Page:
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Last night I saw The Lion in Winter , the movie about Henry II, Eleanor of Aquitaine, and their three sons gathered together for the Christmas holidays. The threats, the manipulation, the backbiting—imagine if George and Martha had had three children, and crowns.

One line of dialogue struck me in particular. Eleanor is with her sons, two of them being the future kings Richard and John, when Richard pulls out a knife. John squeals “He’s got a knife!” to which his mother replies:

“Of course he has a knife, he always has a knife, we all have knives! It’s 1183 and we’re barbarians! How clear we make it. Oh, my piglets, we are the origins of war: not history’s forces, nor the times, nor justice, nor the lack of it, nor causes, nor religions, nor ideas, nor kinds of government, nor any other thing. We are the killers. We breed wars. We carry it like syphilis inside. Dead bodies rot in field and stream because the living ones are rotten. For the love of God, can’t we love one another just a little—that’s how peace begins. We have so much to love each other for. We have such possibilities, my children. We could change the world.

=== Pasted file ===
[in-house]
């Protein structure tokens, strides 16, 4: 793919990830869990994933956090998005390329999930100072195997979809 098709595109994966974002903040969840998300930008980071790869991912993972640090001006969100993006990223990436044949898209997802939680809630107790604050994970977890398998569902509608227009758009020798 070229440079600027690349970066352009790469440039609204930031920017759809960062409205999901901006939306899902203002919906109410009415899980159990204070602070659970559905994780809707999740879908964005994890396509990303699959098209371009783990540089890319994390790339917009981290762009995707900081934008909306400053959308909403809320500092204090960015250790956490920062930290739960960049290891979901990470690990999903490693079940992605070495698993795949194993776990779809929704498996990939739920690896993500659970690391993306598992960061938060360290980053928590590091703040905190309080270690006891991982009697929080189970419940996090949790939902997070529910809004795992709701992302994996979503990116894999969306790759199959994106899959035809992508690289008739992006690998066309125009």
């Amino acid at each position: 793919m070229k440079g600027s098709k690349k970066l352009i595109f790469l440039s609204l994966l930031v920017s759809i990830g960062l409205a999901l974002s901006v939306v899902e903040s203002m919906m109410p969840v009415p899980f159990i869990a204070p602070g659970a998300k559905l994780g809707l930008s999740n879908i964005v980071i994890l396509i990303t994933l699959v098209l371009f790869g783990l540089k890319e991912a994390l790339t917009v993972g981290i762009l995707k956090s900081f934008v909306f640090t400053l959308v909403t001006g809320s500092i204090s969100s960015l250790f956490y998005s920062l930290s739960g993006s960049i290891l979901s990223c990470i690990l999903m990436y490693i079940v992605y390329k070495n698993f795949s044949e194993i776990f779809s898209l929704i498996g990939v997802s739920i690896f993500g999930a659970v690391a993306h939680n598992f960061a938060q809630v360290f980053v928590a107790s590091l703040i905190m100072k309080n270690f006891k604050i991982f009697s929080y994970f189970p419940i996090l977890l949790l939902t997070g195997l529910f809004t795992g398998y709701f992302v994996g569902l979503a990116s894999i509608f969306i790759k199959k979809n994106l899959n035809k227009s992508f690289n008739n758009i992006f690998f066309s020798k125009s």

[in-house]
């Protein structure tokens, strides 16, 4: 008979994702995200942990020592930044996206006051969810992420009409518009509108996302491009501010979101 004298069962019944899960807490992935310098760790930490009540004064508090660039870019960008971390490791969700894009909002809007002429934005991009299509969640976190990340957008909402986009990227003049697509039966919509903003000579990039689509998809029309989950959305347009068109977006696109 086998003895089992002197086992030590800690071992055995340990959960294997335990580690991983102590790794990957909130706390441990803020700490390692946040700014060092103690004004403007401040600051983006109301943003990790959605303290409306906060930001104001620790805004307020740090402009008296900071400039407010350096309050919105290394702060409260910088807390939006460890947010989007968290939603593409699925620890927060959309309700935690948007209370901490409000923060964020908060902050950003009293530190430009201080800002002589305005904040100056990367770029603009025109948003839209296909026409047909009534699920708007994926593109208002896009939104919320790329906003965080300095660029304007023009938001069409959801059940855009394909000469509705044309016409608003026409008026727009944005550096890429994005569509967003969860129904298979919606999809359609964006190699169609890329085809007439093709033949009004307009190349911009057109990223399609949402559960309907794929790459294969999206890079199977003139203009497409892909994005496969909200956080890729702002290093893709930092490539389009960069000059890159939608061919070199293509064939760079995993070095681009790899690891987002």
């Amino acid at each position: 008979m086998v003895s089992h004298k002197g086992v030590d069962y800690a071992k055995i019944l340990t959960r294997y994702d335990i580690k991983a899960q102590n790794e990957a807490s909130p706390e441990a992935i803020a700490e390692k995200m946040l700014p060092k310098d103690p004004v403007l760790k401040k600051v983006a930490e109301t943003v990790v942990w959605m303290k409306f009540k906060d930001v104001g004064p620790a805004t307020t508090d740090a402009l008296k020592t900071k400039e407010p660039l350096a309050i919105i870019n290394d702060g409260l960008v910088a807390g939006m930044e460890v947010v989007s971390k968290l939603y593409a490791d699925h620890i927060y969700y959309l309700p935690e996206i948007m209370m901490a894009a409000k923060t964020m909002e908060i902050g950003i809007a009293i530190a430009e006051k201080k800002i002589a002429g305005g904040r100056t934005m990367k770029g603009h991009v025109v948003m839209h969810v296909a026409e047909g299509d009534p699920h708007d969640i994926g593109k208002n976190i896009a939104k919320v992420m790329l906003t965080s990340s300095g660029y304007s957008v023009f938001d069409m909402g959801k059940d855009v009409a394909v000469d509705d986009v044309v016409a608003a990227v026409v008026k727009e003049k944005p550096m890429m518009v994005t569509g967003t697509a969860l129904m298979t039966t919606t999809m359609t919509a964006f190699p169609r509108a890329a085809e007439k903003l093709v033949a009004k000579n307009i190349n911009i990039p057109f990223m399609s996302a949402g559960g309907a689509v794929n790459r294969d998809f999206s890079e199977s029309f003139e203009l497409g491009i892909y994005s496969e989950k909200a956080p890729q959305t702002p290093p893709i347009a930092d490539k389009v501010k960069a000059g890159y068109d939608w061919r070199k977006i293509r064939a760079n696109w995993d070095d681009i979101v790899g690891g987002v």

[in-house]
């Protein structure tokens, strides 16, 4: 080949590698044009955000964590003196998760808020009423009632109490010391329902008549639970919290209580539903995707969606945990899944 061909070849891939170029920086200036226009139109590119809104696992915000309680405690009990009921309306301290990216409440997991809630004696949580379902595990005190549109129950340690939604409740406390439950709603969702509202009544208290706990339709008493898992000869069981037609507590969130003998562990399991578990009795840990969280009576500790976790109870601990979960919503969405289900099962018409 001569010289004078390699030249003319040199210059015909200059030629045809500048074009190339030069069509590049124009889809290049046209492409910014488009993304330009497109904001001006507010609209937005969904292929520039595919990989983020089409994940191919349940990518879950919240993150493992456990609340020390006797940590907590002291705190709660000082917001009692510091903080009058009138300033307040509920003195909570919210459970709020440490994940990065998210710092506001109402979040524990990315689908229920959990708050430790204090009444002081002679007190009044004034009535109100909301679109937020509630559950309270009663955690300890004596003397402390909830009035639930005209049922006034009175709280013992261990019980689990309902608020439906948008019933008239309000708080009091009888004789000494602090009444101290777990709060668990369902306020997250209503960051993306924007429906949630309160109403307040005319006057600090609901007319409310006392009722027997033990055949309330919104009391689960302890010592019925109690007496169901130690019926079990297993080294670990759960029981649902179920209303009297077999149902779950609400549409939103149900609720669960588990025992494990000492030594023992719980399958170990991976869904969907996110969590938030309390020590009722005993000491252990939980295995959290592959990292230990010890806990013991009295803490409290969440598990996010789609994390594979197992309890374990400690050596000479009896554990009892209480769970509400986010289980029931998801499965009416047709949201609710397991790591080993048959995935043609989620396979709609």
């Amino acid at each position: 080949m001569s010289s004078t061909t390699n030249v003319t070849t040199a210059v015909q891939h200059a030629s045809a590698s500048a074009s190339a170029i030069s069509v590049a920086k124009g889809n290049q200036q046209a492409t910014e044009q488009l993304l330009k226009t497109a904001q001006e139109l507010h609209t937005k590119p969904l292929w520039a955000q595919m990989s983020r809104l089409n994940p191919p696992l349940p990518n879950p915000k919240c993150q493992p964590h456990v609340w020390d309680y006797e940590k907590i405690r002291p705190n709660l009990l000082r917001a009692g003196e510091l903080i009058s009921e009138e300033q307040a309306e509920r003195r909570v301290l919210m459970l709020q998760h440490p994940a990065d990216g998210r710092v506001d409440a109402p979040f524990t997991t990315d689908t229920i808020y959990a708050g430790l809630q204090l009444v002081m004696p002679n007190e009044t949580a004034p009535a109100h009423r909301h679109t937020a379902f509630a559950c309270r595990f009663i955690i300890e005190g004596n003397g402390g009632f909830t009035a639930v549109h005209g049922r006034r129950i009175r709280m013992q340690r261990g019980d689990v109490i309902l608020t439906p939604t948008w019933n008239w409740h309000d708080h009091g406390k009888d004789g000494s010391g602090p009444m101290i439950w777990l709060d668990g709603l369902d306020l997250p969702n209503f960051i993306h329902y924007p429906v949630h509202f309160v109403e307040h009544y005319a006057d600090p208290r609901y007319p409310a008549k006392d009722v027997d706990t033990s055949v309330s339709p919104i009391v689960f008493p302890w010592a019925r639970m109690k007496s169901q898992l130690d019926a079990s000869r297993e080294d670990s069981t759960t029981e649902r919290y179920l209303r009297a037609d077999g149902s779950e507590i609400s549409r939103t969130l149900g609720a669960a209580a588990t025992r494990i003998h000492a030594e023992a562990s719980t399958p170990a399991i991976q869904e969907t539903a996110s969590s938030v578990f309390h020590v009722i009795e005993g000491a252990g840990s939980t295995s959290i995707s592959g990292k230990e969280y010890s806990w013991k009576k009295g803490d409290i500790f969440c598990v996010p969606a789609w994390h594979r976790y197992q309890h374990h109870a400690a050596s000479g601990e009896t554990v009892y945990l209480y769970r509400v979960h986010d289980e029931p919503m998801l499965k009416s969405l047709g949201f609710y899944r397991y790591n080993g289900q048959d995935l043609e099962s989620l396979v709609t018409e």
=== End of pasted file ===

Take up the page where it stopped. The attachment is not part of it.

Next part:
Aside from two factual errors—the 12th century saw a splendid renaissance, and syphilis had yet to appear in Europe—the quotation is brilliant. Contra Marx and other theoreticians of history, war’s ultimate cause lies like a disease in the human heart. Sin plagues us and we cannot escape. In fact, the whole play is a study in original sin . A family that might, as their mother says, have “so much to love each other for” spends its Christmas festering in hate.

From the end of the quotation above, you might think that redemption lurks on the horizon. But Eleanor is just as conniving and unforgiving as the rest. Her love for Henry and Henry’s love for her cannot overcome their own selfish desires, and so love only acts as salt in the wounds they inflict. At the end there is a kind of peace, more wrought by fatigue and impending departure than by forgiveness, and we last see the king and queen sailing away and promising to see each other at Easter.

There is no sign that things will stand differently then. The royal succession will still be up for grabs, and one imagines the whole drama playing out all over again. Because, contra Eleanor’s hopes, they cannot change the world on their own. Left to their own devices, they might not kill each other, but they can do much worse. Without the operation of some kind of grace, all will remain in their depravity.



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